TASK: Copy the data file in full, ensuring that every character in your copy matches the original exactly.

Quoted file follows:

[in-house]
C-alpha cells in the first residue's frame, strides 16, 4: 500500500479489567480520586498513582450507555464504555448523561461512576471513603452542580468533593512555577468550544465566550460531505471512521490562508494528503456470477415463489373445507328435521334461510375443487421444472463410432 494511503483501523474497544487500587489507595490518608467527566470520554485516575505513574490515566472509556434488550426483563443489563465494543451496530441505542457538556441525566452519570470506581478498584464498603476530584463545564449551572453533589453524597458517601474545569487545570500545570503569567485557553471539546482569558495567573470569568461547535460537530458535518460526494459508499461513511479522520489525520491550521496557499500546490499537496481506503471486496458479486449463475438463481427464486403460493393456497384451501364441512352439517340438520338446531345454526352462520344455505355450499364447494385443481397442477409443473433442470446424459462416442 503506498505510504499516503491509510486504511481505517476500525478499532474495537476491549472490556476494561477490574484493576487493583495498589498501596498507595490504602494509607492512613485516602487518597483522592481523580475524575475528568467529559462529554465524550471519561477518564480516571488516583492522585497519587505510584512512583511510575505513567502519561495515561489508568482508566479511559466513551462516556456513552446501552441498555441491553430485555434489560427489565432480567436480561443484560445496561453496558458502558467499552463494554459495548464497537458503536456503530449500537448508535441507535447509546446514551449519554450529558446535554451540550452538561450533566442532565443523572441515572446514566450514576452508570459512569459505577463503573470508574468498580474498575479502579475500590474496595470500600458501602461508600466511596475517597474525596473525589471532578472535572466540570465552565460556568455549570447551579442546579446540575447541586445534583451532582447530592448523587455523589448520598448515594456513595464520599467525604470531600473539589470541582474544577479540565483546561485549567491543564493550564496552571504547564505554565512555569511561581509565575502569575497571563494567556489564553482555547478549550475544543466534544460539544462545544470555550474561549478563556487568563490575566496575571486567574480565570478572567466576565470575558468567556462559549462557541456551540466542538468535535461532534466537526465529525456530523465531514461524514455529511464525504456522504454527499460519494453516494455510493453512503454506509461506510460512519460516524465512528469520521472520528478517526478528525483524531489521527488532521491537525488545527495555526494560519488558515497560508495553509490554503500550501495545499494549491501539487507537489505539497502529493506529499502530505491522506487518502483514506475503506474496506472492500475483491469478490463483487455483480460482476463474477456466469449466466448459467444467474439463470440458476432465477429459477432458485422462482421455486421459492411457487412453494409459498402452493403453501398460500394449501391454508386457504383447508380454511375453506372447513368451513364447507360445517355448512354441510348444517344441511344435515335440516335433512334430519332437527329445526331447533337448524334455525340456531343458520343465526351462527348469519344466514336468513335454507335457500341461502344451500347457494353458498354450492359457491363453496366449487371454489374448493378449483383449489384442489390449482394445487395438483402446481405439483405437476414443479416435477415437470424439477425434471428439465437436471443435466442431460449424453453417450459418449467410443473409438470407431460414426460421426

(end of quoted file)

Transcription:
[in-house]
C-alpha cells in the first residue's frame, strides 16, 4: 500500500479489567480520586498513582450507555464504555448523561461512576471513603452542580468533593512555577468550544465566550460531505471512521490562508494528503456470477415463489373445507328435521334461510375443487421444472463410432 494511503483501523474497544487500587489507595490518608467527566470520554485516575505513574490515566472509556434488550426483563443489563465494543451496530441505542457538556441525566452519570470506581478498584464498603476530584463545564449551572453533589453524597458517601474545569487545570500545570503569567485557553471539546482569558495567573470569568461547535460537530458535518460526494459508499461513511479522520489525520491550521496557499500546490499537496481506503471486496458479486449463475438463481427464486403460493393456497384451501364441512352439517340438520338446531345454526352462520344455505355450499364447494385443481397442477409443473433442470446424459462416442 503506498505510504499516503491509510486504511481505517476500525478499532474495537476491549472490556476494561477490574484493576487493583495498589498501596498507595490504602494509607492512613485516602487518597483522592481523580475524575475528568467529559462529554465524550471519561477518564480516571488516583492522585497519587505510584512512583511510575505513567502519561495515561489508568482508566479511559466513551462516556456513552446501552441498555441491553430485555434489560427489565432480567436480561443484560445496561453496558458502558467499552463494554459495548464497537458503536456503530449500537448508535441507535447509546446514551449519554450529558446535554451540550452538561450533566442532565443523572441515572446514566450514576452508570459512569459505577463503573470508574468498580474498575479502579475500590474496595470500600458501602461508600466511596475517597474525596473525589471532578472535572466540570465552565460556568455549570447551579442546579446540575447541586445534583451532582447530592448523587455523589448520598448515594456513595464520599467525604470531600473539589470541582474544577479540565483546561485549567491543564493550564496552571504547564505554565512555569511561581509565575502569575497571563494567556489564553482555547478549550475544543466534544460539544462545544470555550474561549478563556487568563490575566496575571486567574480565570478572567466576565470575558468567556462559549462557541456551540466542538468535535461532534466537526465529525456530523465531514461524514455529511464525504456522504454527499460519494453516494455510493453512503454506509461506510460512519460516524465512528469520521472520528478517526478528525483524531489521527488532521491537525488545527495555526494560519488558515497560508495553509490554503500550501495545499494549491501539487507537489505539497502529493506529499502530505491522506487518502483514506475503506474496506472492500475483491469478490463483487455483480460482476463474477456466469449466466448459467444467474439463470440458476432465477429459477432458485422462482421455486421459492411457487412453494409459498402452493403453501398460500394449501391454508386457504383447508380454511375453506372447513368451513364447507360445517355448512354441510348444517344441511344435515335440516335433512334430519332437527329445526331447533337448524334455525340456531343458520343465526351462527348469519344466514336468513335454507335457500341461502344451500347457494353458498354450492359457491363453496366449487371454489374448493378449483383449489384442489390449482394445487395438483402446481405439483405437476414443479416435477415437470424439477425434471428439465437436471443435466442431460449424453453417450459418449467410443473409438470407431460414426460421426